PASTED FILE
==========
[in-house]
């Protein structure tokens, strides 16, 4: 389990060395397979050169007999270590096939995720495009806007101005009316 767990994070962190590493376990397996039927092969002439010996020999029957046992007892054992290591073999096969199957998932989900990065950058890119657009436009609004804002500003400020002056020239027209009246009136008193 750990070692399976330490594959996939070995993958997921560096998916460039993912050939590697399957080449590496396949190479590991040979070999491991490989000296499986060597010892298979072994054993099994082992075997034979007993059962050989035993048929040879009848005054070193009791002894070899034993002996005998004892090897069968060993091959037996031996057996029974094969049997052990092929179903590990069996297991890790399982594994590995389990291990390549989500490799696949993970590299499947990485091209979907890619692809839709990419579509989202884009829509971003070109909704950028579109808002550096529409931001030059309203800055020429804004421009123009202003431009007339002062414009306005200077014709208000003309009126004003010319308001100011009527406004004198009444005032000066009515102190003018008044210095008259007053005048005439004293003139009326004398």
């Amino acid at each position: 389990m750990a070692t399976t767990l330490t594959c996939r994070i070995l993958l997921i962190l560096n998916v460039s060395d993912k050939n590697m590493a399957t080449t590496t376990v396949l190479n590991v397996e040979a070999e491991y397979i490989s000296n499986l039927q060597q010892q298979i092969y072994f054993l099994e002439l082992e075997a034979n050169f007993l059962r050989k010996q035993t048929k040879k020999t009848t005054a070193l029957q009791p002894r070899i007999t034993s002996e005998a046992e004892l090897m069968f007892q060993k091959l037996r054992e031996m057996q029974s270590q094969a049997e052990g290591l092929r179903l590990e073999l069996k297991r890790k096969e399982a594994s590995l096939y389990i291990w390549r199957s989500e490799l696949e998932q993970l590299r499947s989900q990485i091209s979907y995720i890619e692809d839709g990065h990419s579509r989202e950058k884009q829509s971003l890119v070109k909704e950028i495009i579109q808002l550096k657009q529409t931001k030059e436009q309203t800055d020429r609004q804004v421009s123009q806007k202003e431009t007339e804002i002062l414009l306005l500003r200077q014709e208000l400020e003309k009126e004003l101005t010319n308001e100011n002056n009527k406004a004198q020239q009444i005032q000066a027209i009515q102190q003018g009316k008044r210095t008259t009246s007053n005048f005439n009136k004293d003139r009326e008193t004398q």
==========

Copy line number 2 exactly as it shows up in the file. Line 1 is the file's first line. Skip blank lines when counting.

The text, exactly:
């Protein structure tokens, strides 16, 4: 389990060395397979050169007999270590096939995720495009806007101005009316 767990994070962190590493376990397996039927092969002439010996020999029957046992007892054992290591073999096969199957998932989900990065950058890119657009436009609004804002500003400020002056020239027209009246009136008193 750990070692399976330490594959996939070995993958997921560096998916460039993912050939590697399957080449590496396949190479590991040979070999491991490989000296499986060597010892298979072994054993099994082992075997034979007993059962050989035993048929040879009848005054070193009791002894070899034993002996005998004892090897069968060993091959037996031996057996029974094969049997052990092929179903590990069996297991890790399982594994590995389990291990390549989500490799696949993970590299499947990485091209979907890619692809839709990419579509989202884009829509971003070109909704950028579109808002550096529409931001030059309203800055020429804004421009123009202003431009007339002062414009306005200077014709208000003309009126004003010319308001100011009527406004004198009444005032000066009515102190003018008044210095008259007053005048005439004293003139009326004398």